May 1946 Radio-Craft
[Table of Contents]
Wax nostalgic about and learn from the history of early electronics.
See articles from Radio-Craft,
published 1929 - 1953. All copyrights are hereby acknowledged.
At first look this antenna from Bell
Telephone Laboratories appears to be a phased array, but in fact it is a "lens"
that uses reflecting metal fins to direct incoming and outgoing radio waves into
a narrow beam. This is a new approach to the standard method of using a curved (usually
parabolic) reflective dish with a feedhorn. No detail is given about how, if at
all, the phases of the received signals are phase-adjusted at the point they converge
on the back-side waveguide feed. It is sort of akin to the
Osgood optical lens used in lighthouses. Shortly after the end of World War II, Bell
Telephone Labs began a major effort to interconnect the entire country with microwave
relay stations to enhance efficiency and reliability of long distance telephone
calls. Maybe it didn't matter. Bell Labs published many different infomercials in
RF / microwave trade magazines like
the 1940s through the 1960s.
Telephone Laboratories - A "Searchlight" to Focus Radio Waves
In the new microwave radio relay system
between New York and Boston, which Bell Laboratories are developing for the Bell
System, giant lenses will shape and aim the wave energy as a searchlight aims a
This unique lens - an array of metal plates - receives divergent waves through
a waveguide in the rear. As they pass between the metal plates their direction of
motion is bent inward so that the energy travels out as a nearly parallel beam.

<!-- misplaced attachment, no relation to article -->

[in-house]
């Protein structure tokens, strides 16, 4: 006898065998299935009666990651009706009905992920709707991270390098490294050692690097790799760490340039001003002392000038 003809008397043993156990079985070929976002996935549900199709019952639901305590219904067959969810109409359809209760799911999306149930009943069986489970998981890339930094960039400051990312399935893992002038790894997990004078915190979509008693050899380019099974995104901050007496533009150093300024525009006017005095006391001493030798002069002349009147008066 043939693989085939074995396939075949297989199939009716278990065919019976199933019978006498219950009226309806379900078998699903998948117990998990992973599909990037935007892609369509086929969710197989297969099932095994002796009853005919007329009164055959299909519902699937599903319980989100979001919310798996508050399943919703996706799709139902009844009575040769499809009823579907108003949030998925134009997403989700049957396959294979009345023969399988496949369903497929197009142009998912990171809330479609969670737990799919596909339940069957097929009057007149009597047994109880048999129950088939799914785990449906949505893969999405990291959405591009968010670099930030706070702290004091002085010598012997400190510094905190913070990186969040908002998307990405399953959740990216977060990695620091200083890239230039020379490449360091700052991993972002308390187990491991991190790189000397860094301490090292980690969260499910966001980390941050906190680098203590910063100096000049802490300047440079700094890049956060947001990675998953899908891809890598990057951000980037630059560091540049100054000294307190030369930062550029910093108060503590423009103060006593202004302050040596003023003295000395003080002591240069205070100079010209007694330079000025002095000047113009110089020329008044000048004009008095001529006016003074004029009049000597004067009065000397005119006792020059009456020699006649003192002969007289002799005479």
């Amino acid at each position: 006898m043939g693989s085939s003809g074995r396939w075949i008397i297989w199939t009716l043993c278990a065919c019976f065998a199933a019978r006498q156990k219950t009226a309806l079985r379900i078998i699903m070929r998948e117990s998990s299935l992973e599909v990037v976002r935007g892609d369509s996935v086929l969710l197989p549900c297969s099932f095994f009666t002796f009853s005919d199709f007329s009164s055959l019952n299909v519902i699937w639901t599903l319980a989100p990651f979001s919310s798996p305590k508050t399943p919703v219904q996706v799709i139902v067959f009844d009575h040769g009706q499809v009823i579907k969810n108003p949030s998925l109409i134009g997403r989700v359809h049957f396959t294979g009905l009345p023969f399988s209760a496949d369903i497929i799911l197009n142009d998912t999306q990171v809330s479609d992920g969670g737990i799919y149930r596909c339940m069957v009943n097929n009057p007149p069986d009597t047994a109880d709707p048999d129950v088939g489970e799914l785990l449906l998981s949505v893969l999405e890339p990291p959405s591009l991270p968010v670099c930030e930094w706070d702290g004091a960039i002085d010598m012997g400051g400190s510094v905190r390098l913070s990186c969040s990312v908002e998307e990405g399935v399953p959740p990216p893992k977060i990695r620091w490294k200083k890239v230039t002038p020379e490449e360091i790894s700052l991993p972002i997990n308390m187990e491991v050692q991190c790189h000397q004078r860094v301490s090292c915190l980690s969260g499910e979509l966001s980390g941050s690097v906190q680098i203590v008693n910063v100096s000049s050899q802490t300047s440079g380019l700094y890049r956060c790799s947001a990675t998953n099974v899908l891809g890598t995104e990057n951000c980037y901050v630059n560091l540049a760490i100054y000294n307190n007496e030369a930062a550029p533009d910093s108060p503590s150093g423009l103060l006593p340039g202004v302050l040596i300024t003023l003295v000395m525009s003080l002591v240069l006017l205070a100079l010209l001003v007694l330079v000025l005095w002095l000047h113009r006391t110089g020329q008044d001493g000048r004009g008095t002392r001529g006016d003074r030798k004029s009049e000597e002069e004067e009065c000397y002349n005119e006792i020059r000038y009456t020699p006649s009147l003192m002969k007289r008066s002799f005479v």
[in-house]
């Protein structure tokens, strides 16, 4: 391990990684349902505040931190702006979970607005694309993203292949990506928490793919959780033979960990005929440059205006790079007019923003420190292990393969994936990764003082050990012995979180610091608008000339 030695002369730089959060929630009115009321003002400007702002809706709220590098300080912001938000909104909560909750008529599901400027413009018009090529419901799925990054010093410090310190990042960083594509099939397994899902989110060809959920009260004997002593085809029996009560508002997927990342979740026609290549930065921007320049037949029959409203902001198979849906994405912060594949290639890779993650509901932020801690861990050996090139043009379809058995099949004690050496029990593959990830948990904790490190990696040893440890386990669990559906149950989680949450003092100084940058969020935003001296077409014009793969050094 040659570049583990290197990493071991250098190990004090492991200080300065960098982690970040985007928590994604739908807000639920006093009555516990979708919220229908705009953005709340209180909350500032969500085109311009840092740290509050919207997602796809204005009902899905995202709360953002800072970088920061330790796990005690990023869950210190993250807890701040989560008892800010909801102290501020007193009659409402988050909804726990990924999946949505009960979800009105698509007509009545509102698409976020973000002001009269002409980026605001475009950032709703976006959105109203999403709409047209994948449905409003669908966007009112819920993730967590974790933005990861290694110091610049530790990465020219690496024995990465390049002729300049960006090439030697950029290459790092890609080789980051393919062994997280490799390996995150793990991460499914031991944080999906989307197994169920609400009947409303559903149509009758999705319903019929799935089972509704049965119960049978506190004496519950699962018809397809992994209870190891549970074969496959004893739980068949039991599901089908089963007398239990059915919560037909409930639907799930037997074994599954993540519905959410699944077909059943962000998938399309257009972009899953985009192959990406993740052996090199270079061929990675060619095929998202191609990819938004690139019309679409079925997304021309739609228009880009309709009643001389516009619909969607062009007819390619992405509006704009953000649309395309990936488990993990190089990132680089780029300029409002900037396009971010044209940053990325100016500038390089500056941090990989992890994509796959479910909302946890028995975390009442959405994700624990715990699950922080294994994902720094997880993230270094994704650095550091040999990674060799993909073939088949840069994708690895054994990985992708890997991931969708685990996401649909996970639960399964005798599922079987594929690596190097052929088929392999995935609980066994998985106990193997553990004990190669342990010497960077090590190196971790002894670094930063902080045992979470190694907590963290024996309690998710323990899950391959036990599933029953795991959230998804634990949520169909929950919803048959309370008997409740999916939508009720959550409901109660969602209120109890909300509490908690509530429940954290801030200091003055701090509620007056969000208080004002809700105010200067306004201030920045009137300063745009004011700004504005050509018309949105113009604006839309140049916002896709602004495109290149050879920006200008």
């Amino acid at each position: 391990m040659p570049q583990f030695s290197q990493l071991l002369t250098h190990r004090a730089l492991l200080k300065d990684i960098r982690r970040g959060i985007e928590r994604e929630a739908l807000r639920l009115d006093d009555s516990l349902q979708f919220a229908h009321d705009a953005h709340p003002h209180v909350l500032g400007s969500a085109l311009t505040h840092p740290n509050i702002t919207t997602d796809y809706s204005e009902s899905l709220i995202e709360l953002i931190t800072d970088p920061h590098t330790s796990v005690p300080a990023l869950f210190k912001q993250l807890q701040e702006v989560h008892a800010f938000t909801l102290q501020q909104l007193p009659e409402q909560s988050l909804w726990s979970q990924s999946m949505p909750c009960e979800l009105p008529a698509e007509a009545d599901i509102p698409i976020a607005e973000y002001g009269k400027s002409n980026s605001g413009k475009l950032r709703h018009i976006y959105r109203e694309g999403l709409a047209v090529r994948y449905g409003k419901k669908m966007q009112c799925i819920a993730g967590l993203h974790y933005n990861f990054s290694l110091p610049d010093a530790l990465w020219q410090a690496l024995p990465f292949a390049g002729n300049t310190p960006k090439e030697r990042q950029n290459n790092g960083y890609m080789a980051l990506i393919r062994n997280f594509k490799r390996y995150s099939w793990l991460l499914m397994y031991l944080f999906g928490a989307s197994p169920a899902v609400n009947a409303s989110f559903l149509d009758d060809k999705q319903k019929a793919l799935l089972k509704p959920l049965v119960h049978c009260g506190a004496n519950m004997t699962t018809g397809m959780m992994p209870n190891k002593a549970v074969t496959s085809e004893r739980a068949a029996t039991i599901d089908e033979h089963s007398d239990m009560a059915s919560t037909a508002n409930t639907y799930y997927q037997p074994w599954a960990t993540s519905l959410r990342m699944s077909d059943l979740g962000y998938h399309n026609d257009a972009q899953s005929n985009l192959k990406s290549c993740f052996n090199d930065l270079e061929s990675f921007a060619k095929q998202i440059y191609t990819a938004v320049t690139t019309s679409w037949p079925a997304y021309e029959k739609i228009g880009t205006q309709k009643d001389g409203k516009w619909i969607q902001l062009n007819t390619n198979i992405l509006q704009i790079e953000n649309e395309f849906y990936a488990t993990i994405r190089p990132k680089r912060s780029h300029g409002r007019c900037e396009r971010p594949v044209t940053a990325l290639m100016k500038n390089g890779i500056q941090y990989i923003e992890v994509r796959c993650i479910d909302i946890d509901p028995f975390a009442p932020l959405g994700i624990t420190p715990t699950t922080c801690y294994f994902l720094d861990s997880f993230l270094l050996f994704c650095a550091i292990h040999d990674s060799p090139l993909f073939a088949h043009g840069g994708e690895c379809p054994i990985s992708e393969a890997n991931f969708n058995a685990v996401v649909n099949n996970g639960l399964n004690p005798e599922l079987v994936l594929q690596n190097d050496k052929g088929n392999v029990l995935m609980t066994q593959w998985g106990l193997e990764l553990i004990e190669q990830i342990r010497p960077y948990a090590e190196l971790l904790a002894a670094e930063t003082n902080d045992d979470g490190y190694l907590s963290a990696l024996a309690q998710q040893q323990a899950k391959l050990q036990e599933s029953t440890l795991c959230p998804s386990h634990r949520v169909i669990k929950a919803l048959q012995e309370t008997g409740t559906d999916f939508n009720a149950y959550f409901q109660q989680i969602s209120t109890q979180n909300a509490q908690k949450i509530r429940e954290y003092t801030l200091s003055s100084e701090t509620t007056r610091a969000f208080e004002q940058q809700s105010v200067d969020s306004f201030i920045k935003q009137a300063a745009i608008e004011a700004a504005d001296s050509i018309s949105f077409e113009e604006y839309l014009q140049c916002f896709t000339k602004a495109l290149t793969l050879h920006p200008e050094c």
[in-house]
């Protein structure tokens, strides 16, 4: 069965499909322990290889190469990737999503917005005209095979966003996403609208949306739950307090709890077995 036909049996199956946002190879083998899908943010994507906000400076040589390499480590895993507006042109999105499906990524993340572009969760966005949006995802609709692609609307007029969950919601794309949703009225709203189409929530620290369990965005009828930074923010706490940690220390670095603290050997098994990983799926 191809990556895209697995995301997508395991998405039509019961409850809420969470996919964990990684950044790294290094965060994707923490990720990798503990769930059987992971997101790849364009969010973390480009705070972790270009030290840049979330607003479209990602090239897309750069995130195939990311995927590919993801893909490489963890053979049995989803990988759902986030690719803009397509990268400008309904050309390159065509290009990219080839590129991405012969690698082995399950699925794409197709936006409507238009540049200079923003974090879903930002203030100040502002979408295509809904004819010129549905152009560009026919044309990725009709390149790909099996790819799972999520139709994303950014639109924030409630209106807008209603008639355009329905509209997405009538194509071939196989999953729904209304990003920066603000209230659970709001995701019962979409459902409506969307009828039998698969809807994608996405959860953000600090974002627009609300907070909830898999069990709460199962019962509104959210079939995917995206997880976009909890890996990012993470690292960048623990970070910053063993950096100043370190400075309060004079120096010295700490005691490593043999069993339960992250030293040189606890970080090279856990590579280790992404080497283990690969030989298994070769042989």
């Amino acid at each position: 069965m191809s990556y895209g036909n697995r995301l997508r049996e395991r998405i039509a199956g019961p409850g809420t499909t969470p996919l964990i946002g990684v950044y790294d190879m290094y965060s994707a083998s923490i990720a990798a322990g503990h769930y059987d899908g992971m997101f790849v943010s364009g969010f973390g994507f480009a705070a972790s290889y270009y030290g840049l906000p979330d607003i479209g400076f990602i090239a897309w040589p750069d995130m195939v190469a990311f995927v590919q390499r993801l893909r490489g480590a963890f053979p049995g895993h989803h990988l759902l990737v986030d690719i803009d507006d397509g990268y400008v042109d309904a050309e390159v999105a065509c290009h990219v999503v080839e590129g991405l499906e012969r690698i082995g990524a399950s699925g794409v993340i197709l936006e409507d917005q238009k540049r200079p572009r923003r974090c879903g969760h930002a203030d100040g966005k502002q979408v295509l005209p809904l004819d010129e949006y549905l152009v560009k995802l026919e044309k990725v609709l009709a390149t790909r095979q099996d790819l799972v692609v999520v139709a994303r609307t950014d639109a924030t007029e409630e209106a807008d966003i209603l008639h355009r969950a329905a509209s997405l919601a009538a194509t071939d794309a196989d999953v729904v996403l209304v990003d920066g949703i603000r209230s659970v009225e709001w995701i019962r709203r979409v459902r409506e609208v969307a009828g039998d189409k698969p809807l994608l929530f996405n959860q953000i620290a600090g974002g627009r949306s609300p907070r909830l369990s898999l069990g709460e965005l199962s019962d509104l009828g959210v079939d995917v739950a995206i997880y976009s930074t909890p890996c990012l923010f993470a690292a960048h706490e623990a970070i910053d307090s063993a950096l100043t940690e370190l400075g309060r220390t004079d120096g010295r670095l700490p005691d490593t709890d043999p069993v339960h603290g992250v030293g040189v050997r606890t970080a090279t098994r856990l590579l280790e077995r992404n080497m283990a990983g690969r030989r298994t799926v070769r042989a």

At the next relay point a similar combination of lens and waveguide, working in
reverse, funnels the energy back into a repeater for amplification and re-transmission.
A product of fundamental research on waveguides, metallic lenses were first developed
by the Laboratories during the war to produce precise radio beams.
This "searchlight" is a milestone in many months of inquiry through the realms
of physics, mathematics and electronics. But how to focus waves is only one of many
problems that Bell Telephone Laboratories are working on to speed microwave transmission.
The goal of this and all Bell Laboratories research is the same - to keep on making
American telephone service better and better.
Bell Telephone Laboratories
Research and Development in Telephony • Telegraphy• Television•
Wire Transmission • Radio • Aided by Physics • Chemistry • Acoustics •
Mathematics Electronics • Metallurgy • Magnetics • Microchemistry •
Electron Dynamics • Spectroscopy • Vibration Mechanics • Statistics •
Crystallography Fundamental Studies in Speech and Hearing • Lubrication •
Contact Alloys • Electrical Measurements • Corrosion and Decay •
Quality Control • Design of Antennas • Cable • Capacitors •
Coils • Cords • Dials • Microphones • Networks • Outside
Plant Apparatus • Resistors • Vacuum Tubes Circuit and System Design for
Crossbar • Panel • Step-by-Step • Manual • Amplifiers •
Modulators • Oscillators • Repeaters • Gain Control[references/general/radio-news/bell-telephone-laboratories-common.htm]
Posted May 13, 2021